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British Safety Council responds to Fire Safety Bill receiving Royal Assent
17 May 2021
THE FIRE Safety Bill was passed into law – and duly became the Fire Safety Act 2021 – on Thursday 29 April, the final day of the latest Parliamentary session. Subsequently, the British Safety Council, the Royal Institution of Chartered Surveyors and law firm Macfarlanes LLP have all offered their thoughts on this development and its wider ramifications.
Four years on from the Grenfell Tower tragedy, there are many thousands of individuals still living in high-rise residential buildings wrapped in cladding fashioned from aluminium composite material (ACM). The British Safety Council has been campaigning for leaseholders to be protected from all remediation costs that have arisen through no fault of their own.
With the Government’s Fire Safety Bill passed into law without any further amendment or more financial protections for leaseholders, this means that leaseholders resident in high-rise buildings over 18 metres (ie six storeys or more) above ground level will not have to pay for the removal of potentially combustible ACM cladding, while those leaseholders/tenants in high-rise buildings of 11 metres up to 18 metres (ie four-to-six storeys) will have to pay up to £50 per month towards a loan scheme for the cost of removal. As such, leaseholders are ‘trapped’ in homes they cannot sell given that lenders will not offer mortgages until such time that the cladding is removed.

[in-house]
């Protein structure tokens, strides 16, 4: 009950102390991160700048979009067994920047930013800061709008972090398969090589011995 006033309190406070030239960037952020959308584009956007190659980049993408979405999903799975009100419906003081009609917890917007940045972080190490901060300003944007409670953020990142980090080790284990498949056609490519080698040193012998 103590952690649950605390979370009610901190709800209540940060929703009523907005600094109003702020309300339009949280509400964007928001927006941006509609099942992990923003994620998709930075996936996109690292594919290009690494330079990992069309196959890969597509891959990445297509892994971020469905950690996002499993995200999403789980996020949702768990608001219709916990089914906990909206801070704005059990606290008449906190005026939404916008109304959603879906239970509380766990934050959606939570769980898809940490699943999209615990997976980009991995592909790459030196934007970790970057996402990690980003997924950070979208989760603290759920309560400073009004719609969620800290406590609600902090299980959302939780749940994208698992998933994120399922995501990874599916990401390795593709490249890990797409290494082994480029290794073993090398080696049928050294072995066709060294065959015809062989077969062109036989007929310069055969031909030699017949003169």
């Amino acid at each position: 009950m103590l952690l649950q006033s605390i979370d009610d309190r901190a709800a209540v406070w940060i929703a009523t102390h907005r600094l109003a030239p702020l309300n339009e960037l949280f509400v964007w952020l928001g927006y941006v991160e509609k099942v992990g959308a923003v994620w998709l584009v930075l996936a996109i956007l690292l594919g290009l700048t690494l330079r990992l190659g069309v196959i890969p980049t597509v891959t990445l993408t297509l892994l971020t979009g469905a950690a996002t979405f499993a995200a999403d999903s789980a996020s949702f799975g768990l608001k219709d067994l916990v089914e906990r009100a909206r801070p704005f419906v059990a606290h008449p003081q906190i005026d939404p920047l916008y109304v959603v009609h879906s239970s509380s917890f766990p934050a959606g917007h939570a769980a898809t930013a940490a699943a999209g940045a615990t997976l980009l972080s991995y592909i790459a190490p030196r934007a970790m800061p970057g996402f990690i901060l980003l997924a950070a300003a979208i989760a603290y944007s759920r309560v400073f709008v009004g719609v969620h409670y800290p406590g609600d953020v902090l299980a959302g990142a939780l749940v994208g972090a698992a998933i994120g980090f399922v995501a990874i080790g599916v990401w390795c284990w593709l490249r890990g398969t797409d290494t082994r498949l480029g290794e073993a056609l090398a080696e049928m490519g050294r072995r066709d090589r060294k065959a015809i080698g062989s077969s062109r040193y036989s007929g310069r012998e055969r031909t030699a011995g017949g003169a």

For its part, the British Safety Council continues to hold the view that making leaseholders pay for the cost of the removal of potentially unsafe cladding is a “grave injustice” and, further, that the Government should meet all of the costs involved upfront and then recoup them from property developers.
The organisation has stated: “We are calling on the Government to revisit its proposals and develop a scheme that more accurately matches the scale of the issue. While the Government has so far committed £5 billion towards the cost of the removal of potentially unsafe cladding, the Housing, Communities and Local Government Committee believes the true cost is closer to £15 billion.”
Mike Robinson, CEO at the British Safety Council, explained: “It’s indefensible that the Government has not protected all leaseholders of properties with unsafe cladding from paying the cost of its removal when the fire safety problem was not of their making. Leaseholders and tenants are already paying unaffordable sums for 24/7 fire wardens to patrol their buildings as part of ‘Waking Watch’ arrangements designed to ensure their safety.”
Robinson went on to comment: “The passing of the Fire Safety Bill into law will not relieve the mental health issues many leaseholders and tenants are already suffering, and which are now further exacerbated by the threat of bankruptcy hanging over them due to the high costs involved with the remedial work.”
As far as Robinson’s concerned, the issue of the cost of who pays for the work to remove unsafe cladding has now overshadowed the primary purpose of the legislation itself which is to ensure effective fire safety regulation within and across the built environment.